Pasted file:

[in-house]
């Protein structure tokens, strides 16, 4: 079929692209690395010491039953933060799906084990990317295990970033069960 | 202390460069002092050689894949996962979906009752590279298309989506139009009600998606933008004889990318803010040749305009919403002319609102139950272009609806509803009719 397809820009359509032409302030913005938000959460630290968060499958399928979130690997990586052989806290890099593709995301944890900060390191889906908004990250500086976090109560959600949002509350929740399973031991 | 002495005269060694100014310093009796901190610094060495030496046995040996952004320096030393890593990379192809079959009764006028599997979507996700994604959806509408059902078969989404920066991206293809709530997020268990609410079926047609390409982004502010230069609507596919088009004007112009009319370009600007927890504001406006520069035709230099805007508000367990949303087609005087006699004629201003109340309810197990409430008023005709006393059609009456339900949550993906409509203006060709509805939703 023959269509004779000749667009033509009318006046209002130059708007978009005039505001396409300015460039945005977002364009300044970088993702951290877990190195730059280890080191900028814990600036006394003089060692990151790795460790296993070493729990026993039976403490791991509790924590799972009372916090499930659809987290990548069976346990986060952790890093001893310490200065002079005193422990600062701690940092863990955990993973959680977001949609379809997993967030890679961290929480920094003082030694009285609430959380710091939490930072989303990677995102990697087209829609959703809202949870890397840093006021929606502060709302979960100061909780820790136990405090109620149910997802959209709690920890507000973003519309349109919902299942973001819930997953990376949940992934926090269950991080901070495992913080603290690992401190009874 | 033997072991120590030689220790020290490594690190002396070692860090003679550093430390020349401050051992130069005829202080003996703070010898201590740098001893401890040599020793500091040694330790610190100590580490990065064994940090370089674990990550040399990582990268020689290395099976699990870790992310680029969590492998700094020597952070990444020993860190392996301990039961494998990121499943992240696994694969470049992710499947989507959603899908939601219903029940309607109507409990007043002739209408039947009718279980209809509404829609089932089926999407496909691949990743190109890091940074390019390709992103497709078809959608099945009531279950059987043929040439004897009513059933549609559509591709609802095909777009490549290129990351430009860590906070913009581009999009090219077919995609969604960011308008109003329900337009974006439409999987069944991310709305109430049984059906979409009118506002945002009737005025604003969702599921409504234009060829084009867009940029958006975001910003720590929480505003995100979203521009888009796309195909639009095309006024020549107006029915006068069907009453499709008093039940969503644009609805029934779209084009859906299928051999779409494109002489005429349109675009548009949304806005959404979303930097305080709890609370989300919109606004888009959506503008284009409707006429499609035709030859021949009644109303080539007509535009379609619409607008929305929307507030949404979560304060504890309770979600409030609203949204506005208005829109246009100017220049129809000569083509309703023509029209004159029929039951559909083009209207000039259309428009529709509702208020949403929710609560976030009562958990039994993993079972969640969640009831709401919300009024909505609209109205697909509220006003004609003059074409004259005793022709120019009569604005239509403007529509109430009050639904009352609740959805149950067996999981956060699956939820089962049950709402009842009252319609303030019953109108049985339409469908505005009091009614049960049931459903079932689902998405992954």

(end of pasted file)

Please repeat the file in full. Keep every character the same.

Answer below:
[in-house]
């Protein structure tokens, strides 16, 4: 079929692209690395010491039953933060799906084990990317295990970033069960 | 202390460069002092050689894949996962979906009752590279298309989506139009009600998606933008004889990318803010040749305009919403002319609102139950272009609806509803009719 397809820009359509032409302030913005938000959460630290968060499958399928979130690997990586052989806290890099593709995301944890900060390191889906908004990250500086976090109560959600949002509350929740399973031991 | 002495005269060694100014310093009796901190610094060495030496046995040996952004320096030393890593990379192809079959009764006028599997979507996700994604959806509408059902078969989404920066991206293809709530997020268990609410079926047609390409982004502010230069609507596919088009004007112009009319370009600007927890504001406006520069035709230099805007508000367990949303087609005087006699004629201003109340309810197990409430008023005709006393059609009456339900949550993906409509203006060709509805939703 023959269509004779000749667009033509009318006046209002130059708007978009005039505001396409300015460039945005977002364009300044970088993702951290877990190195730059280890080191900028814990600036006394003089060692990151790795460790296993070493729990026993039976403490791991509790924590799972009372916090499930659809987290990548069976346990986060952790890093001893310490200065002079005193422990600062701690940092863990955990993973959680977001949609379809997993967030890679961290929480920094003082030694009285609430959380710091939490930072989303990677995102990697087209829609959703809202949870890397840093006021929606502060709302979960100061909780820790136990405090109620149910997802959209709690920890507000973003519309349109919902299942973001819930997953990376949940992934926090269950991080901070495992913080603290690992401190009874 | 033997072991120590030689220790020290490594690190002396070692860090003679550093430390020349401050051992130069005829202080003996703070010898201590740098001893401890040599020793500091040694330790610190100590580490990065064994940090370089674990990550040399990582990268020689290395099976699990870790992310680029969590492998700094020597952070990444020993860190392996301990039961494998990121499943992240696994694969470049992710499947989507959603899908939601219903029940309607109507409990007043002739209408039947009718279980209809509404829609089932089926999407496909691949990743190109890091940074390019390709992103497709078809959608099945009531279950059987043929040439004897009513059933549609559509591709609802095909777009490549290129990351430009860590906070913009581009999009090219077919995609969604960011308008109003329900337009974006439409999987069944991310709305109430049984059906979409009118506002945002009737005025604003969702599921409504234009060829084009867009940029958006975001910003720590929480505003995100979203521009888009796309195909639009095309006024020549107006029915006068069907009453499709008093039940969503644009609805029934779209084009859906299928051999779409494109002489005429349109675009548009949304806005959404979303930097305080709890609370989300919109606004888009959506503008284009409707006429499609035709030859021949009644109303080539007509535009379609619409607008929305929307507030949404979560304060504890309770979600409030609203949204506005208005829109246009100017220049129809000569083509309703023509029209004159029929039951559909083009209207000039259309428009529709509702208020949403929710609560976030009562958990039994993993079972969640969640009831709401919300009024909505609209109205697909509220006003004609003059074409004259005793022709120019009569604005239509403007529509109430009050639904009352609740959805149950067996999981956060699956939820089962049950709402009842009252319609303030019953109108049985339409469908505005009091009614049960049931459903079932689902998405992954």